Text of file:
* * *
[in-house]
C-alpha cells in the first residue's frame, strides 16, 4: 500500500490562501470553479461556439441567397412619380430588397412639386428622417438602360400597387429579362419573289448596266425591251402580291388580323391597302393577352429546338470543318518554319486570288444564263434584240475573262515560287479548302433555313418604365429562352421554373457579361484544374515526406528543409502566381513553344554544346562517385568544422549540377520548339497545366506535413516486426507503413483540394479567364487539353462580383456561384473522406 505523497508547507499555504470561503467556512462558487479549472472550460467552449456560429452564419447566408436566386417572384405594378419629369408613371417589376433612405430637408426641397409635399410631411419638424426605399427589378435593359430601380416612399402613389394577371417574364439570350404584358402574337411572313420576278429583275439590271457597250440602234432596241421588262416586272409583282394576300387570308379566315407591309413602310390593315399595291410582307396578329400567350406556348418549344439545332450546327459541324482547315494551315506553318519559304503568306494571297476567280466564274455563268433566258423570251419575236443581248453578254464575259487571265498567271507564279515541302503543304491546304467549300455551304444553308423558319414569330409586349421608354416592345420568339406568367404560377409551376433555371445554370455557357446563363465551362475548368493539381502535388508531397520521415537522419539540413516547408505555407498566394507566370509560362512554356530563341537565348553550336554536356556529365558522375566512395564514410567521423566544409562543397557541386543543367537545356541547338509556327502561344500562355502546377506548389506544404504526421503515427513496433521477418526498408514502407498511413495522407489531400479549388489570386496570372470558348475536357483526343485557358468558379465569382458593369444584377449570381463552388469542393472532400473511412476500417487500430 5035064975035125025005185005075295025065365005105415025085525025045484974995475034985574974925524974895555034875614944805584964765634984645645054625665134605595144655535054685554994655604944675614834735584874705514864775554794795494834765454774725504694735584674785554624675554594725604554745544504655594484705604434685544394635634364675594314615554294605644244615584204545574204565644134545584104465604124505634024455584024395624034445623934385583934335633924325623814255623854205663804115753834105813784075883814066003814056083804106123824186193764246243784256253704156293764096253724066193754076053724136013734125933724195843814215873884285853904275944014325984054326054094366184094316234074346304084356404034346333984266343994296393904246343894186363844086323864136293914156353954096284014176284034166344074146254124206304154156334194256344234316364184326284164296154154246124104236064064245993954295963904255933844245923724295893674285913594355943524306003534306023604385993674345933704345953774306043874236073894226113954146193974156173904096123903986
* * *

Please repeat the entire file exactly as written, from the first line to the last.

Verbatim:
[in-house]
C-alpha cells in the first residue's frame, strides 16, 4: 500500500490562501470553479461556439441567397412619380430588397412639386428622417438602360400597387429579362419573289448596266425591251402580291388580323391597302393577352429546338470543318518554319486570288444564263434584240475573262515560287479548302433555313418604365429562352421554373457579361484544374515526406528543409502566381513553344554544346562517385568544422549540377520548339497545366506535413516486426507503413483540394479567364487539353462580383456561384473522406 505523497508547507499555504470561503467556512462558487479549472472550460467552449456560429452564419447566408436566386417572384405594378419629369408613371417589376433612405430637408426641397409635399410631411419638424426605399427589378435593359430601380416612399402613389394577371417574364439570350404584358402574337411572313420576278429583275439590271457597250440602234432596241421588262416586272409583282394576300387570308379566315407591309413602310390593315399595291410582307396578329400567350406556348418549344439545332450546327459541324482547315494551315506553318519559304503568306494571297476567280466564274455563268433566258423570251419575236443581248453578254464575259487571265498567271507564279515541302503543304491546304467549300455551304444553308423558319414569330409586349421608354416592345420568339406568367404560377409551376433555371445554370455557357446563363465551362475548368493539381502535388508531397520521415537522419539540413516547408505555407498566394507566370509560362512554356530563341537565348553550336554536356556529365558522375566512395564514410567521423566544409562543397557541386543543367537545356541547338509556327502561344500562355502546377506548389506544404504526421503515427513496433521477418526498408514502407498511413495522407489531400479549388489570386496570372470558348475536357483526343485557358468558379465569382458593369444584377449570381463552388469542393472532400473511412476500417487500430 5035064975035125025005185005075295025065365005105415025085525025045484974995475034985574974925524974895555034875614944805584964765634984645645054625665134605595144655535054685554994655604944675614834735584874705514864775554794795494834765454774725504694735584674785554624675554594725604554745544504655594484705604434685544394635634364675594314615554294605644244615584204545574204565644134545584104465604124505634024455584024395624034445623934385583934335633924325623814255623854205663804115753834105813784075883814066003814056083804106123824186193764246243784256253704156293764096253724066193754076053724136013734125933724195843814215873884285853904275944014325984054326054094366184094316234074346304084356404034346333984266343994296393904246343894186363844086323864136293914156353954096284014176284034166344074146254124206304154156334194256344234316364184326284164296154154246124104236064064245993954295963904255933844245923724295893674285913594355943524306003534306023604385993674345933704345953774306043874236073894226113954146193974156173904096123903986